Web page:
LetÂ´s try the experiment to have some concrete stuff in this thread, shall we?
The ideas below come from a chapter on Femininity/masculinity
by Jan E. Stets and Peter J. Burke, Department of Sociology, Washington State University. I think they could add some interesting angles to the discussion in three particular points. The arguments are from the chapter cited, the emphasis
First, I see in the thread a generalized agreement on considering masculinity and femininity as innate, even genetic, human characteristics. I believe that the idea is unsubstantiated, and I find the following argument quite compelling in supporting the alternative view:
We now understand that femininity and masculinity are not innate but are based upon social and cultural conditions. Anthropologist Margaret Mead addressed the issue of differences in temperament for males and females in Sex and Temperament in Three Primitive Societies (1935). This early study led to the conclusion that there are no necessary differences in traits or temperaments between the sexes. Observed differences in temperament between men and women were not a function of their biological differences. Rather, they resulted from differences in socialization and the cultural expectations held for each sex.
One is led to this conclusion because the three societies studied by Mead showed patterns of temperament which were quite varied compared with our own. Among the Arapesh, both males and females displayed what we would consider a "feminine" temperament (passive, cooperative and expressive). Among the Mundugamor, both males and females displayed what we would consider a "masculine" temperament (active, competitive and instrumental). Finally, among the Tchambuli, men and women displayed temperaments that were different from each other, but opposite to our own pattern. In that society, men were emotional, and expressive while women were active and instrumental.
Second, the thread (and the Woman concept in general) tends to describe individuals as either masculine or feminine, in a "full vs empty" fashion, i.e. someone is 80% masculine therefore is 20% feminine. I believe thatÂ´s simplistic and misleading, and that is pretty much equivalent to say that someone is 80% athletic therefore
Is not a case of p + q = 1
, masculinity and femininity are not the same thing but going in opposite directions, A and non-A, etc.
(Not sure if this concept of masculinity + femininity =100%
has anything to do with the related concept that "man and woman complement each other", which is also pretty much vacuous wishful thinking, IMHO).
These would be the arguments for that:
With separate measures of masculinity and femininity, it is possible to ask about the relationship between the measure of masculinity and the measure of femininity. When this relationship is examined, it is found that the two scales are not strongly negatively related as would be expected if masculinity were the opposite of femininity. Instead, the two ratings are relatively unrelated; knowing oneâ€™s score on one scale does not predict the score on the other scale. People have all combinations of scores. Androgyny is indicated by a small difference between masculinity and femininity scores, representing balanced levels of these two characteristics. The other classifications are masculine (high M and low F scores), feminine (high F and low M scores), and undifferentiated (low F and low M scores).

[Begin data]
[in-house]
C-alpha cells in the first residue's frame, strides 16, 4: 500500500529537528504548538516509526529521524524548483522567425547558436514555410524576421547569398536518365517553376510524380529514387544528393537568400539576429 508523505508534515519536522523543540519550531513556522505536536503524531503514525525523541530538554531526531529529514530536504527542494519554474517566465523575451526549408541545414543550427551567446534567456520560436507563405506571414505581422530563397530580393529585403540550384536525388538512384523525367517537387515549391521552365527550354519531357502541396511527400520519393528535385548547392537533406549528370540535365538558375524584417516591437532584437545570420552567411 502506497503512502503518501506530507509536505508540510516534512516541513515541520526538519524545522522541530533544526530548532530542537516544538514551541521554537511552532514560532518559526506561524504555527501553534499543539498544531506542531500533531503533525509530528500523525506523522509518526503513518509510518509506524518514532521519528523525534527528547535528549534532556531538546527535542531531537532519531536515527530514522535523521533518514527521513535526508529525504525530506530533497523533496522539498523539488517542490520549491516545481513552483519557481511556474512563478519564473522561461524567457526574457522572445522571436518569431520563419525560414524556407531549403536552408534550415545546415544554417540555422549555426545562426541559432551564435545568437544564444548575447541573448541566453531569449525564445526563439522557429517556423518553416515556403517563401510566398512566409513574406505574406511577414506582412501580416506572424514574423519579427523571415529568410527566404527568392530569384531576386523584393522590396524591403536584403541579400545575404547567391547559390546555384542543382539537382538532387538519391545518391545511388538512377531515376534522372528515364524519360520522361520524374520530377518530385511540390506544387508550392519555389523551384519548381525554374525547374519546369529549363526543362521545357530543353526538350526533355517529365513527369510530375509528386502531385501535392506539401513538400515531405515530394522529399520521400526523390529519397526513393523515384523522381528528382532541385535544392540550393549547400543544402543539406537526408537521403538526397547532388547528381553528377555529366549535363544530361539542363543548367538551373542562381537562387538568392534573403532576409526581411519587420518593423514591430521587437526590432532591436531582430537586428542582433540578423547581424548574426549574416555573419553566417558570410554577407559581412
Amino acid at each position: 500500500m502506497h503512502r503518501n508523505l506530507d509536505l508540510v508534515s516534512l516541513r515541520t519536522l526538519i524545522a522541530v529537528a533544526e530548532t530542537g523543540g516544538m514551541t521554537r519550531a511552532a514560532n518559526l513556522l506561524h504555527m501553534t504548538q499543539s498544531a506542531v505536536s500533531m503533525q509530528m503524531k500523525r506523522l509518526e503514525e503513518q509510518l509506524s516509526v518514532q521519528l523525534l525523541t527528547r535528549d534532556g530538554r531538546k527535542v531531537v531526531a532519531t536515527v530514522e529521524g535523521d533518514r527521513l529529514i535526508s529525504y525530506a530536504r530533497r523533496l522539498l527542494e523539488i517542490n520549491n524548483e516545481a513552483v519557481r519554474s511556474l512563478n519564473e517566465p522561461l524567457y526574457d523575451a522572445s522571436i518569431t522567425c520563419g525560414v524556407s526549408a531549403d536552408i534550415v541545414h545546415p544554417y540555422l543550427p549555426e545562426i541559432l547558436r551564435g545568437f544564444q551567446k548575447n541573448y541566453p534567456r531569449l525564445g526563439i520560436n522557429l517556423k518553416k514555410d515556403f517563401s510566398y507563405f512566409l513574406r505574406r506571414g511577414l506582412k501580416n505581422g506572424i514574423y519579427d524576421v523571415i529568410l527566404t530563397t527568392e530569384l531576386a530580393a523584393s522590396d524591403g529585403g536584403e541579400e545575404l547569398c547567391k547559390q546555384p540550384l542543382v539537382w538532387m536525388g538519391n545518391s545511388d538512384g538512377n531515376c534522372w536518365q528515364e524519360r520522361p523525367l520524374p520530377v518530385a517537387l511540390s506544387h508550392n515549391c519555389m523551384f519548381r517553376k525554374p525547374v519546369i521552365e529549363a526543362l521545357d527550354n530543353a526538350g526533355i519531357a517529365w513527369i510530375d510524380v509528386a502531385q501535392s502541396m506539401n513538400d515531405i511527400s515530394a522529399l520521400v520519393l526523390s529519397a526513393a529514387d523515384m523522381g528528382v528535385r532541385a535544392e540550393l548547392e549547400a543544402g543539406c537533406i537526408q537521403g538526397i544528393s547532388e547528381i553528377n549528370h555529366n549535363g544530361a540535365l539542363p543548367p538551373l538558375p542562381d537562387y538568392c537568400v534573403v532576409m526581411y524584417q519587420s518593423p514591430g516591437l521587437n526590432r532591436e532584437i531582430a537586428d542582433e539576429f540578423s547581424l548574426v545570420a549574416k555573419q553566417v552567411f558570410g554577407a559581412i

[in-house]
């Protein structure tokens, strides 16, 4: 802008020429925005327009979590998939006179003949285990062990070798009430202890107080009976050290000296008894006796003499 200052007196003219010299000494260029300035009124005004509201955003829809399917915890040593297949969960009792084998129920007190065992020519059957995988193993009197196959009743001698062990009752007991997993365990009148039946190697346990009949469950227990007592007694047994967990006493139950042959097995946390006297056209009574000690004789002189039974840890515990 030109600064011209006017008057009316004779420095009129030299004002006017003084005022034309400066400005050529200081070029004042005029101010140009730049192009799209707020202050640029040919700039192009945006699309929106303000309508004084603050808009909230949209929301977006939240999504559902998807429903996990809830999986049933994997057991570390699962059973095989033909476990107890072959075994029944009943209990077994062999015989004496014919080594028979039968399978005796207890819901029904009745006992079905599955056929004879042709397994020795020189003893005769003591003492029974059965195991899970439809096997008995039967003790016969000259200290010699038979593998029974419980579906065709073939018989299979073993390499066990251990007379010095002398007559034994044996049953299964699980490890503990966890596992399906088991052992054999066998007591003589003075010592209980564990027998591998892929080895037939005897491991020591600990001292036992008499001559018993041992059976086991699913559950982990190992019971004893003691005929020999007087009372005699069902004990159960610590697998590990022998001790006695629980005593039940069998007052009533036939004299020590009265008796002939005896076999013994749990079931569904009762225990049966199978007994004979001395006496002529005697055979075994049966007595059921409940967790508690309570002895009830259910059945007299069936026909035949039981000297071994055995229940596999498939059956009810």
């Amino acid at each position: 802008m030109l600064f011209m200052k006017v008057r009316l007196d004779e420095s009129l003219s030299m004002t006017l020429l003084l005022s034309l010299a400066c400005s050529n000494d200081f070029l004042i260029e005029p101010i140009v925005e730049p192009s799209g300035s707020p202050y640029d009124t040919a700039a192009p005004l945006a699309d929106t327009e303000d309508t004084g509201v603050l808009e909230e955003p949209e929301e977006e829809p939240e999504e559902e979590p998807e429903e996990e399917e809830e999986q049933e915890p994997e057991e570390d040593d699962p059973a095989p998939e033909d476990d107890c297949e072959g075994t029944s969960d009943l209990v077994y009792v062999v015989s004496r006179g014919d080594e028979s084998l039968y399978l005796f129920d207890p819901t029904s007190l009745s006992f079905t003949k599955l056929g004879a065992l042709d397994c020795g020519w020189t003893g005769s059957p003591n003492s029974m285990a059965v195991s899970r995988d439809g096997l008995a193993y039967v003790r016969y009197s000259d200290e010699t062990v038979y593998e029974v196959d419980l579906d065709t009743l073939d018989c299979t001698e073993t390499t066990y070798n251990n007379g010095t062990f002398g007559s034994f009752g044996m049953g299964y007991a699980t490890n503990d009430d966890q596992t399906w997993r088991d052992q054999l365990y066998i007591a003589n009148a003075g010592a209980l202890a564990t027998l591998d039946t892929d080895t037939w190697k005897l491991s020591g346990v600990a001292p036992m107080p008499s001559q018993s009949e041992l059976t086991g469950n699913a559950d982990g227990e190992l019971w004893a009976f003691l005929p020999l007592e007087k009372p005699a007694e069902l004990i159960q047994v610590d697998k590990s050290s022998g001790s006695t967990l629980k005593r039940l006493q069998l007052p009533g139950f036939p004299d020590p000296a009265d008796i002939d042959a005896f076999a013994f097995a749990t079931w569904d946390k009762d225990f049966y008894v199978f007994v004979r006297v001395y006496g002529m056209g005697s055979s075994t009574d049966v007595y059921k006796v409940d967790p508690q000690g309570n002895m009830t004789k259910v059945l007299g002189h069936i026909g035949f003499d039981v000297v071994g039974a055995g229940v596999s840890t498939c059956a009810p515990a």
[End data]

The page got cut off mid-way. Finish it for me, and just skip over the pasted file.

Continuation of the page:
One of the standarized inventories that sociologists/psychologists have come up with to measure masculinity and femininity on separate, independent dimensions is the the Personal Attributes Questionnaire (PAQ)
. This is a 24 question, 5 point-scale test that allows to measure Masculinity, Femininity and Androgyny ("Masculinity-Femininity"), using characteristics that men are generally seen possessing more than women and viceversa. More about the test is here
(I am going to try to format it as an interactive web-based test, so GF members could play with it).
And finally, the third point I want to address in the context of this thread and the Woman
concept in general is about the notable importance that is ascribed to gender in relation to something else, i.e. wisdom. I think that this could (not that it is, just that it could
) be the result of an obsession with gender differences, seeing them as the cause of everything, in the same way that if one were to have an obsession with zodiac signs, one would probably be ascribing a big importance to have been born during certain times of the year for being able to ever become a sage.
Anyway, this is what psychologists/sociologists have to say on the matter:
(...) the salience of gender identity across individuals, groups, and even cultures. Salience refers to the probability that a particular identity will be invoked in a situation. This will vary by situation, but it also varies across individuals. For some, gender is not very relevant, and for others gender is almost always relevant. This returns us to Bemâ€™s notion of gender schematization or the tendency to see the world in gendered terms. What makes gender identity more or less salient for people, and what are the consequences of that?
(...) we know very little about subcultural, cultural, and cross-cultural differences in the meanings that are attached to femininity and masculinity. Most of what we know concerns western cultures, yet as Margaret Mead discovered long ago, these patterns are not universal. We need to investigate the variation in the meanings of being masculine and feminine. Such studies may help us understand a society's division of labor, differential power and status structure, in general, how society's privileges and responsibilities are allocated. To modify the social system may mean first modifying individual beliefs about masculinity and femininity.